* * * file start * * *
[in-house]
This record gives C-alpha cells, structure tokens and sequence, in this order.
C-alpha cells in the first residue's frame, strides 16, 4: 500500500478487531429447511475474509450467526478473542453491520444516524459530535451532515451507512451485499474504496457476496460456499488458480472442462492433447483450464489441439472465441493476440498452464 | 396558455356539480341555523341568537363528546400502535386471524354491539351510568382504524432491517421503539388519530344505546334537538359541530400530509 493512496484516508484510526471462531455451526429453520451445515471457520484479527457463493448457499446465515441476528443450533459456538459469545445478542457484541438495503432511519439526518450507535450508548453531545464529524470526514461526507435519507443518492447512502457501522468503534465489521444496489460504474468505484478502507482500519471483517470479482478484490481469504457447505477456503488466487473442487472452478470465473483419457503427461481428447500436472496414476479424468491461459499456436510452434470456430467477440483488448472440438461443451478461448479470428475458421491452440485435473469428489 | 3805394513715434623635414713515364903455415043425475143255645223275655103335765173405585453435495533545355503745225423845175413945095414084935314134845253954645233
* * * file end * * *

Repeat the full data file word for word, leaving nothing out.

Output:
[in-house]
This record gives C-alpha cells, structure tokens and sequence, in this order.
C-alpha cells in the first residue's frame, strides 16, 4: 500500500478487531429447511475474509450467526478473542453491520444516524459530535451532515451507512451485499474504496457476496460456499488458480472442462492433447483450464489441439472465441493476440498452464 | 396558455356539480341555523341568537363528546400502535386471524354491539351510568382504524432491517421503539388519530344505546334537538359541530400530509 493512496484516508484510526471462531455451526429453520451445515471457520484479527457463493448457499446465515441476528443450533459456538459469545445478542457484541438495503432511519439526518450507535450508548453531545464529524470526514461526507435519507443518492447512502457501522468503534465489521444496489460504474468505484478502507482500519471483517470479482478484490481469504457447505477456503488466487473442487472452478470465473483419457503427461481428447500436472496414476479424468491461459499456436510452434470456430467477440483488448472440438461443451478461448479470428475458421491452440485435473469428489 | 3805394513715434623635414713515364903455415043425475143255645223275655103335765173405585453435495533545355503745225423845175413945095414084935314134845253954645233